“As we claw our way out of this pandemic and fight for more equitable economic recovery, we need a mayor who understands how to put our people back to work, number one. We got to have a modern and responsive city hall that is business-friendly. Right now, we are one of the worst cities in the country to do business with, that has to stop. We've got to change that. Secondly, we have to better invest in youth employment programs that get our children back to work and invest in programs to address the adult literacy issue, to ensure that our adult workforce has the skills they need to compete.”
Q: How can Clevelanders be better skilled to work positions that are open?
State Senator Sandra Williams:
“Listen, there are programs available through the state of Ohio that we can utilize to help employers, train workers or potential workers for those jobs, number one. But number two, as the mayor of the city of Cleveland, I believe it's very important that we take money out of the city budget and work with those employers who need to match employees and employers. That'll be a part of my responsibility as mayor. And also, you know, I've talked to businesses around the city of Cleveland about this and they said they can't find workers. Well, I can. I can find a lot of employees or potential employees. So, I will have a program where we will sit down. I will bring the employees and the employers to the table and we will match those individuals up. But to really get to the root of the problem, the root of the problem is that we're graduating people who are not job ready and so the program that I have that I have been talking about will make sure people are trained and ready for school as soon as they graduate from high school for in-demand jobs.”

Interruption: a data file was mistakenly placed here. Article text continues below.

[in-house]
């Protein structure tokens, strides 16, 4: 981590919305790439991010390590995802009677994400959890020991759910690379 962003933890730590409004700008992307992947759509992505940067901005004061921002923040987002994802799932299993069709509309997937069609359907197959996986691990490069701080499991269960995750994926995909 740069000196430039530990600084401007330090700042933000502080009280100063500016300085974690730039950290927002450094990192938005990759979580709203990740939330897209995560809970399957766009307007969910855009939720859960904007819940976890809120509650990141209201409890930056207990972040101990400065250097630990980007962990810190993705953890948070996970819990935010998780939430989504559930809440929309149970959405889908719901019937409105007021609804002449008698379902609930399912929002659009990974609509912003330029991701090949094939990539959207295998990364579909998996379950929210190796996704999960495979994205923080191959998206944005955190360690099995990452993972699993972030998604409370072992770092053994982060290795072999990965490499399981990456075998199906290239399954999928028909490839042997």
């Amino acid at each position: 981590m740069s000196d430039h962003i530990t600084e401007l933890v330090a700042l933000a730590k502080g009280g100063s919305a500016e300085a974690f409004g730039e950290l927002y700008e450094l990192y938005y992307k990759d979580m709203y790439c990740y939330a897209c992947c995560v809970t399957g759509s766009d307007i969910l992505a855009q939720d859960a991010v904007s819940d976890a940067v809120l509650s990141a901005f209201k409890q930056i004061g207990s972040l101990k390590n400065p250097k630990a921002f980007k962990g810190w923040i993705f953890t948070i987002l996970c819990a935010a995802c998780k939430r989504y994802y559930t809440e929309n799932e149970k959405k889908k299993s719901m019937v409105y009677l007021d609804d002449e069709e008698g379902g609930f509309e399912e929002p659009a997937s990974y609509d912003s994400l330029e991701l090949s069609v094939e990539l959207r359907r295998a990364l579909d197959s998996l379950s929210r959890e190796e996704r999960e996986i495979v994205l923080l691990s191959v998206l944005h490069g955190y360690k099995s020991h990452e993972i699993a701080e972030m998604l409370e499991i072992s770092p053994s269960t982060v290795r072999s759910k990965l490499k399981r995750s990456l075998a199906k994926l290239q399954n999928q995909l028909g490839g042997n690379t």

Former Cleveland Mayor Dennis Kucinich:
“It’s time that we focused our educational system on preparing people for work that they can do immediately after leaving high school. The trades programs, at one time, in the city were very important and today the mismatch between skills and jobs available is pretty severe. Our people have the ability to be able to do the work with a little bit of help, a little bit of coaching, a little bit of training, that's why we need to reinstitute jobs for specific adult education classes through the Cleveland Metropolitan School District and use those schools after school, so that after people come back from their work, they can have an opportunity to better their skills. I mean, this is something that should have been done for a while. But I think that I agree with Senator Williams in terms of an approach that has to be structured and that can be successful if we have confidence in the people and they know the programs exist.”
Cleveland City Council President Kevin Kelley:
“This is the most critical issue facing our city and the future of our economy, that's why I put forth my Jobs Now program, where every Clevelander who wants a job, we need to make sure that we reach out to them and let them know that there is opportunity waiting for them. This is a clear your desk moment. We have thousands of open available jobs in health care, and manufacturing, in the skilled trades, and information services, yet the industry can't find the people to fill them. Yet, we have unemployed and underemployed people within the same square mile of these institutions, that is not a condition that we should accept. We need to make sure that we are working with industry, with labors, with the schools to train our citizens for the jobs that are available. We cannot fail kids K thru 12 and then think that there's a program that's going to fix it. We have to go back deep. We have to start with the fifth, sixth grade, that’s one part of the Cleveland Career Pathways Initiative we need to solve this problem.”
To hear more from the candidates and their viewpoints on topics like housing, education and environmental issues-click here